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By Dean L. Winslow, MD, FACP, FIDSA, FPIDS
Professor of Medicine, Division of General Medical Disciplines, Division of Infectious Diseases and Geographic Medicine, Stanford University School of Medicine
Dr. Winslow reports no financial relationships relevant to this field of study.
SYNOPSIS: In a retrospective cohort study of 350 patients, the combination of a beta-lactam antibiotic plus daptomycin was not superior to beta-lactam monotherapy in patients with bacteremia due to methicillin-susceptible Staphylococcus aureus.
SOURCE: Grillo S, Cuervo G, Carratala J, et al. Impact of β-lactam and daptomycin combination therapy on clinical outcomes in methicillin-susceptible Staphylococcus aureus bacteremia: A propensity score-matched analysis. Clin Infect Dis 2019;69:1480-1488.
Researchers at a university hospital in Spain conducted a retrospective cohort study of 514 patients with methicillin-susceptible Staphylococcus aureus (MSSA) bacteremia. After excluding 164 patients who died in the first 48 hours in the hospital or who were treated with antibiotic combinations other than beta-lactam/daptomycin, 350 patients were evaluable. Investigators performed a 1:2 matched propensity score analysis and analyzed the data using Cox regression analysis. One hundred thirty-six patients received a beta-lactam antibiotic plus daptomycin and 214 patients received beta-lactam monotherapy. Patients who received beta-lactam plus daptomycin therapy had higher Pitt scores (a prognostic score) and persistent bacteremia more often than beta-lactam monotherapy patients. In the raw analysis, the researchers found no differences in mortality rates between the two groups. After propensity score matching, investigators identified no significant differences between the beta-lactam/daptomycin (110 patients) and beta-lactam monotherapy (168 patients) groups for all-cause mortality rates at seven days (8.18% vs. 7.74%; P = 1.000), 30 days (17.3% vs. 16.1%; P = .922), and 90 days (22.7% vs. 23.2%; P = 1.000). This was true even in a subanalysis of patients who had a high-risk infection source and in a subgroup excluding vascular catheter-related bacteremia.
While infection due to methicillin-resistant S. aureus (MRSA) gets a lot more attention, morbidity and mortality from infection due to MSSA remains very high despite treatment with various antibiotics with potent in vitro activity against MSSA. Over the years, we have tried many different antibiotic combinations to improve outcomes in MSSA bacteremia (including endocarditis). It was quite popular in the 1970s and 1980s to treat MSSA bacteremia with a beta-lactam antibiotic plus aminoglycoside. This seemed to make sense, since cell wall active antibiotics and aminoglycosides often demonstrate in vitro bactericidal synergy. Although studies showed that beta-lactam/aminoglycoside combination treatment caused more rapid clearance of bacteremia, this was at the cost of significant nephrotoxicity, and it did not reduce mortality.1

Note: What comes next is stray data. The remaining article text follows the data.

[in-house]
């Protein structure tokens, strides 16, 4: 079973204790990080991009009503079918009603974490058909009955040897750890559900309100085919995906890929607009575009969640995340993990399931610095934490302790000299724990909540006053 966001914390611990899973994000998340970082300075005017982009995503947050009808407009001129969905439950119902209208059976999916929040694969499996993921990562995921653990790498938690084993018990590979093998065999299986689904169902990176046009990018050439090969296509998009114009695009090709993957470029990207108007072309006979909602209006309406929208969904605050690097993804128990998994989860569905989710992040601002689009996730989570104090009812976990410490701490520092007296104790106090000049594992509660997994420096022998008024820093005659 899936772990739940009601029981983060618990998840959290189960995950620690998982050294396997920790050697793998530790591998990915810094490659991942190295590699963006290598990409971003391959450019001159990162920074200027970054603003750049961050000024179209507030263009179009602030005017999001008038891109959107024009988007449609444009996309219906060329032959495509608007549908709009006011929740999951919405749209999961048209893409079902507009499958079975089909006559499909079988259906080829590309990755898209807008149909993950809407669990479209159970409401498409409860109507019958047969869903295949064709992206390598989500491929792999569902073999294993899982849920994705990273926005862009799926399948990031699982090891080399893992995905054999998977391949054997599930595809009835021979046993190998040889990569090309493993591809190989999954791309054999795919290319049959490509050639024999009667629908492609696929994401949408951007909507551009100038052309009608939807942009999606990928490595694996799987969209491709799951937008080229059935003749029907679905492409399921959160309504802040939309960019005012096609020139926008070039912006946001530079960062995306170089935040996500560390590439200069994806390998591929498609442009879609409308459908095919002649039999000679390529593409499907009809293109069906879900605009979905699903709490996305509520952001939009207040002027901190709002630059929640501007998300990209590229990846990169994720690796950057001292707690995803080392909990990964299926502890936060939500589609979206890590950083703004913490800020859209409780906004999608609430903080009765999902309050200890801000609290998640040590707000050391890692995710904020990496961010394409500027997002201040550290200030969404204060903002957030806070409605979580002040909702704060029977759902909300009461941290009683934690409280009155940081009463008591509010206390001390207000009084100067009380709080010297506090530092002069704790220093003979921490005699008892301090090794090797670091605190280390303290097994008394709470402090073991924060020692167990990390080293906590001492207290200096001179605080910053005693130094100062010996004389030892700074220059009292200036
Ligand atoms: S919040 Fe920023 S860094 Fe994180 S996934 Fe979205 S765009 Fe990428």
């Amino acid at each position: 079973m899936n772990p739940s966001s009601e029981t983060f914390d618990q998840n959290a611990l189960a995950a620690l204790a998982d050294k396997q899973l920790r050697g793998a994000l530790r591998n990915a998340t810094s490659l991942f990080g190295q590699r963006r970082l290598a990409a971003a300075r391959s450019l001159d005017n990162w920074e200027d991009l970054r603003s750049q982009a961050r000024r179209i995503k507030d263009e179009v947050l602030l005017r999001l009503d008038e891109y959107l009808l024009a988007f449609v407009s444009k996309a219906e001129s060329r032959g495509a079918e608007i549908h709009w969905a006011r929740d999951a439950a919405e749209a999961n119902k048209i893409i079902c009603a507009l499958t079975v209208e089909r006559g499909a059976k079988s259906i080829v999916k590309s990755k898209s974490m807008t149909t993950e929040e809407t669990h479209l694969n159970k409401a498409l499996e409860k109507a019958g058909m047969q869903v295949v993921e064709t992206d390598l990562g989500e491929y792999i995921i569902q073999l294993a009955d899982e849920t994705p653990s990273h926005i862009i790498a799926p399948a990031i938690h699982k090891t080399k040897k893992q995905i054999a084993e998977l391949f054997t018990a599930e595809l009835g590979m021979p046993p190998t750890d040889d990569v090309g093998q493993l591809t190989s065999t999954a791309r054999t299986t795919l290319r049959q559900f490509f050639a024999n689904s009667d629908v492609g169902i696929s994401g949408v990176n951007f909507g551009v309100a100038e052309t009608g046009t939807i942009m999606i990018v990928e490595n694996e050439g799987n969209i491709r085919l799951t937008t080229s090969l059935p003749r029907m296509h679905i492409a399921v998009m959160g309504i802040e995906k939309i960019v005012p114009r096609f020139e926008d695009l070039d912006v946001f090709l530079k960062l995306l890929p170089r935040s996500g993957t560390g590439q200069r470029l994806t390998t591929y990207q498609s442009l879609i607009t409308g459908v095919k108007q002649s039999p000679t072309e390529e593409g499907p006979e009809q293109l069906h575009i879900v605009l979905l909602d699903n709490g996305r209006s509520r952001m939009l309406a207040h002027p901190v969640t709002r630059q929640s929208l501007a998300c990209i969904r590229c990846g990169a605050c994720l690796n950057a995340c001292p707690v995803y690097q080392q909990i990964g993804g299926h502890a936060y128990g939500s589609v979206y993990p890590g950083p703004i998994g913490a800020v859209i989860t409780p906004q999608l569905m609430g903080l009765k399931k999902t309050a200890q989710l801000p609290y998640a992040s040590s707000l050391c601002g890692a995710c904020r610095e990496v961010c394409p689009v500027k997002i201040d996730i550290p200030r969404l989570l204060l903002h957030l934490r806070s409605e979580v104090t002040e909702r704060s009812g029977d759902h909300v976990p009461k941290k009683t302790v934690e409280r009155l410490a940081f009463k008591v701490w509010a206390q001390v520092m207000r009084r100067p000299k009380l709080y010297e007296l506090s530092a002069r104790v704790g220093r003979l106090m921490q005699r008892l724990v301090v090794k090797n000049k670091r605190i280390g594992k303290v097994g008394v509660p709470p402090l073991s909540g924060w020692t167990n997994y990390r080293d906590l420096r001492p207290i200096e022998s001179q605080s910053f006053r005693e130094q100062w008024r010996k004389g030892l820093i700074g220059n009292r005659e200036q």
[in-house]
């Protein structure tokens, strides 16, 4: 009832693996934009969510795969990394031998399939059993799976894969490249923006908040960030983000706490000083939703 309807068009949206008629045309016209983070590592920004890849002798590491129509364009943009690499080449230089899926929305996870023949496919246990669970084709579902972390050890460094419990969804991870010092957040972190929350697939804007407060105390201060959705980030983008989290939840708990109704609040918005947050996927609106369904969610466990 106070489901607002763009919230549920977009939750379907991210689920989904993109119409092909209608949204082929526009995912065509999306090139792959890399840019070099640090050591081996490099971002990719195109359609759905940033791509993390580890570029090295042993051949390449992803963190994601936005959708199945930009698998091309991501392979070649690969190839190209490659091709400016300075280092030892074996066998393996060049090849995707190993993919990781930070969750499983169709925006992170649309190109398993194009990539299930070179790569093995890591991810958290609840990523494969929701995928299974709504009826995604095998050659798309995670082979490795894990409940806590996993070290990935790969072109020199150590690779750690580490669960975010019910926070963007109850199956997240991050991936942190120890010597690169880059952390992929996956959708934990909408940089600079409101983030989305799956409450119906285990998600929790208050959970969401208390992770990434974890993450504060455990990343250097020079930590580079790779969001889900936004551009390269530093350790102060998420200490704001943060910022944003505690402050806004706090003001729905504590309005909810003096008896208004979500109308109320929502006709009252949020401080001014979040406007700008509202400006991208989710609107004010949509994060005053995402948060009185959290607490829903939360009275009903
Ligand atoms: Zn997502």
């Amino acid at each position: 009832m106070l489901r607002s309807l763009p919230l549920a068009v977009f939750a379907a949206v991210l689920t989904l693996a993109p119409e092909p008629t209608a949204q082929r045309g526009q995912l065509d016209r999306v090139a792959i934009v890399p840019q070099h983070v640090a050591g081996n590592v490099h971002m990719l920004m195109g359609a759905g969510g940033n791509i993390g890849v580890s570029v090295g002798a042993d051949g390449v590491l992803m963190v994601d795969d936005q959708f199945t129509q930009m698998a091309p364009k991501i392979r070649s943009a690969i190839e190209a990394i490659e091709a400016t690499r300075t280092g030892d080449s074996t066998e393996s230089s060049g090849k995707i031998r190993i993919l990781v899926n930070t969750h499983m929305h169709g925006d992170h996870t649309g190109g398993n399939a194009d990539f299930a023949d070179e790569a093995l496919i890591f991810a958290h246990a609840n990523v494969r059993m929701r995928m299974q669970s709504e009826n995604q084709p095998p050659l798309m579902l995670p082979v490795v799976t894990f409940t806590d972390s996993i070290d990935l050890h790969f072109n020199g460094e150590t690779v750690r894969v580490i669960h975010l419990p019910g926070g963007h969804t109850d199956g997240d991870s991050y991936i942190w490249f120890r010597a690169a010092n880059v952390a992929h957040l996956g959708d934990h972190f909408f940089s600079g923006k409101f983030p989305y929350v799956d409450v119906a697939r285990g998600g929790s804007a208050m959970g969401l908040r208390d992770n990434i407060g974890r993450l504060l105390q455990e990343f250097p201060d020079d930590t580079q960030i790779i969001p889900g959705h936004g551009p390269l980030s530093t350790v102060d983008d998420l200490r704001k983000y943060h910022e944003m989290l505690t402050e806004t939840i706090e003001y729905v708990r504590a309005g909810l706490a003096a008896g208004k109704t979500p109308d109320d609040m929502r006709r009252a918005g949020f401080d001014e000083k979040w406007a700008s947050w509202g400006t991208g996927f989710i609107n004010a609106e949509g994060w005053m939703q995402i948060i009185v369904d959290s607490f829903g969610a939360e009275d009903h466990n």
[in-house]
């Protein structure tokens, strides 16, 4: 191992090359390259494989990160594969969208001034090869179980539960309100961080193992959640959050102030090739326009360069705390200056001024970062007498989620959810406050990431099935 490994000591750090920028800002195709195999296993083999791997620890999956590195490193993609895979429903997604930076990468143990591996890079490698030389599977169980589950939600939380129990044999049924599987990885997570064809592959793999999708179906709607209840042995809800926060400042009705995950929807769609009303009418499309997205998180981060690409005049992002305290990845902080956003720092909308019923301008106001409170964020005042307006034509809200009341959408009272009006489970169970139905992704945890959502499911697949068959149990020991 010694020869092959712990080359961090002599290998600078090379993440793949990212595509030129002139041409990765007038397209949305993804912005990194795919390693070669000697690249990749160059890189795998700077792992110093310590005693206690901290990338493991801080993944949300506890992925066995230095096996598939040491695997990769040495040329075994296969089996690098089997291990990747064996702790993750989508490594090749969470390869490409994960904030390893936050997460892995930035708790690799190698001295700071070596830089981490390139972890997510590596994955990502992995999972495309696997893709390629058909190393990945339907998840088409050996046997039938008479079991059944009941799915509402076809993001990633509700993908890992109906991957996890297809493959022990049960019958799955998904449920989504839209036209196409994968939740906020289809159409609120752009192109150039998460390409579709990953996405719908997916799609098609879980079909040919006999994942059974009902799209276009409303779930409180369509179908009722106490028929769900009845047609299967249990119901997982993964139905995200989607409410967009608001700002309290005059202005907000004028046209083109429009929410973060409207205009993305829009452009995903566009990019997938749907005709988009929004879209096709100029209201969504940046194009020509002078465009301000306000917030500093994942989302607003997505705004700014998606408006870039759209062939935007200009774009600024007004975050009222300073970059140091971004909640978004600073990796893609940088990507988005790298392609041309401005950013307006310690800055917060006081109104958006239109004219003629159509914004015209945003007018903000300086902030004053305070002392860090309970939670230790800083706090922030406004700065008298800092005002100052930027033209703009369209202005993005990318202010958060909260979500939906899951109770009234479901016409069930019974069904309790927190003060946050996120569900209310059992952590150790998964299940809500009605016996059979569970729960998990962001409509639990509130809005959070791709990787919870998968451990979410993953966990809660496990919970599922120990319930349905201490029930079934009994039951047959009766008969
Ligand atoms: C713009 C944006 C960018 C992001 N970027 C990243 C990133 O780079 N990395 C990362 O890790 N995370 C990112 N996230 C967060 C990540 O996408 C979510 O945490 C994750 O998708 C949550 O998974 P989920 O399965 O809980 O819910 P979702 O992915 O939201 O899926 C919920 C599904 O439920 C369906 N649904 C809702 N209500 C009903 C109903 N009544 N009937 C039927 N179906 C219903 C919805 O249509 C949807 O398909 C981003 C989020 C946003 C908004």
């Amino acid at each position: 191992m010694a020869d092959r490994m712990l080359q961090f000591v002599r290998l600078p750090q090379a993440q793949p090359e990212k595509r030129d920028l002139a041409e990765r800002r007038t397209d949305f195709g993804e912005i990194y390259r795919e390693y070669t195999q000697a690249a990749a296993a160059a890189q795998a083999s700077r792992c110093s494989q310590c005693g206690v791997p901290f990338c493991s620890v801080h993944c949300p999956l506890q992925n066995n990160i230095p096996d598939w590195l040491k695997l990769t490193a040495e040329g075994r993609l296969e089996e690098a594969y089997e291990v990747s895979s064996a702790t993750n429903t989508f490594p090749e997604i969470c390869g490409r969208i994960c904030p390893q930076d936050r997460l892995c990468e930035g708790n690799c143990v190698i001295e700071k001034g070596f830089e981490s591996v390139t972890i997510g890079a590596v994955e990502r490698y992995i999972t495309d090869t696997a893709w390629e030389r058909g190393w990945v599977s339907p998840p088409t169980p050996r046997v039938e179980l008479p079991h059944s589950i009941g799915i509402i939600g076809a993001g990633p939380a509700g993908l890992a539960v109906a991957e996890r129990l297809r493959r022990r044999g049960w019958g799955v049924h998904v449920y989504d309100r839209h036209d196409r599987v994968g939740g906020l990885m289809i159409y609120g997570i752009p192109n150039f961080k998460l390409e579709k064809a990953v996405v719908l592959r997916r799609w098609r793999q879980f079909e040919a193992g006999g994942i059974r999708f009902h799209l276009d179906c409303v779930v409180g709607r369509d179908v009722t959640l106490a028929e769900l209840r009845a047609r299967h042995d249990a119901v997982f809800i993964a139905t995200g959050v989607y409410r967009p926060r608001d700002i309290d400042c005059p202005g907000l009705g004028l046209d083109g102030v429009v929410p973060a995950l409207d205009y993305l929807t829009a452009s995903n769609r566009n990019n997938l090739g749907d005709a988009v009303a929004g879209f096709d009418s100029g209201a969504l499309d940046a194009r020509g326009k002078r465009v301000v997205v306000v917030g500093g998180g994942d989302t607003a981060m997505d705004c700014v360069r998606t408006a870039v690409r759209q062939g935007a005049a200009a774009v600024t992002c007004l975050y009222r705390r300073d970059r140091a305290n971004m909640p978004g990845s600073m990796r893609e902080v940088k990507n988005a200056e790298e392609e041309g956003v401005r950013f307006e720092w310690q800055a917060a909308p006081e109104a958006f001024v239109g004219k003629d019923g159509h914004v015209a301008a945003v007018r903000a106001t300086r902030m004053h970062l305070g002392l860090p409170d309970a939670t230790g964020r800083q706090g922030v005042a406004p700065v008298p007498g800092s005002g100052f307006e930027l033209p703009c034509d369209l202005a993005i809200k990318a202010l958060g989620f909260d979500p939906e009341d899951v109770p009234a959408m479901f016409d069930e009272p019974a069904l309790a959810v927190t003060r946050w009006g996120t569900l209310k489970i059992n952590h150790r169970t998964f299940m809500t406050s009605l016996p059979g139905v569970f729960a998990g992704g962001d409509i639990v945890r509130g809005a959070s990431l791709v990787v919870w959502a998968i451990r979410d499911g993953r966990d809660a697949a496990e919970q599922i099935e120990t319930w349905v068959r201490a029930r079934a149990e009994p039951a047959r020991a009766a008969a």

It was also popular for many years to treat S. aureus bacteremia with a beta-lactam plus rifampin based on the observation that beta-lactam/rifampin combinations often appeared synergistic in “checkerboard” studies where only minimum inhibitory concentrations (MICs) (not minimum bactericidal concentrations [MBCs]) were examined. However, rifampin not only has numerous problematic interactions with other drugs, but it actually antagonizes the bactericidal action of cell wall active antibiotics in vitro, delays clearance of bacteremia, and may even increase mortality in Staph. bacteremia.2
I remember being excited by reading a paper published in 2011 that showed that daptomycin in combination with ceftaroline (and possibly other beta-lactam antibiotics) often was effective salvage therapy in MRSA bacteremia.3 Because beta-lactams and daptomycin exert their bactericidal effects against S. aureus by different mechanisms of action, it was reasonable to examine beta-lactam plus daptomycin in MSSA bacteremia. My simplistic explanation of why MSSA remains so difficult to treat (despite antibiotics with excellent in vitro activity) is that it is an incredibly virulent pathogen, as evidenced by its tissue invasiveness and propensity to cause metastatic infection, even in healthy hosts.
Financial Disclosure: Peer Reviewer Patrick Joseph, MD, is a consultant for Genomic Health Reference Laboratory, Siemens Clinical Laboratory, and CareDx Clinical Laboratory. Infectious Disease Alert’s Editor Stan Deresinski, MD, FACP, FIDSA, Updates Author Carol A. Kemper, MD, FACP, Peer Reviewer Kiran Gajurel, MD, Executive Editor Shelly Morrow Mark, Editor Jason Schneider, and Editorial Group Manager Leslie Coplin report no financial relationships to this field of study.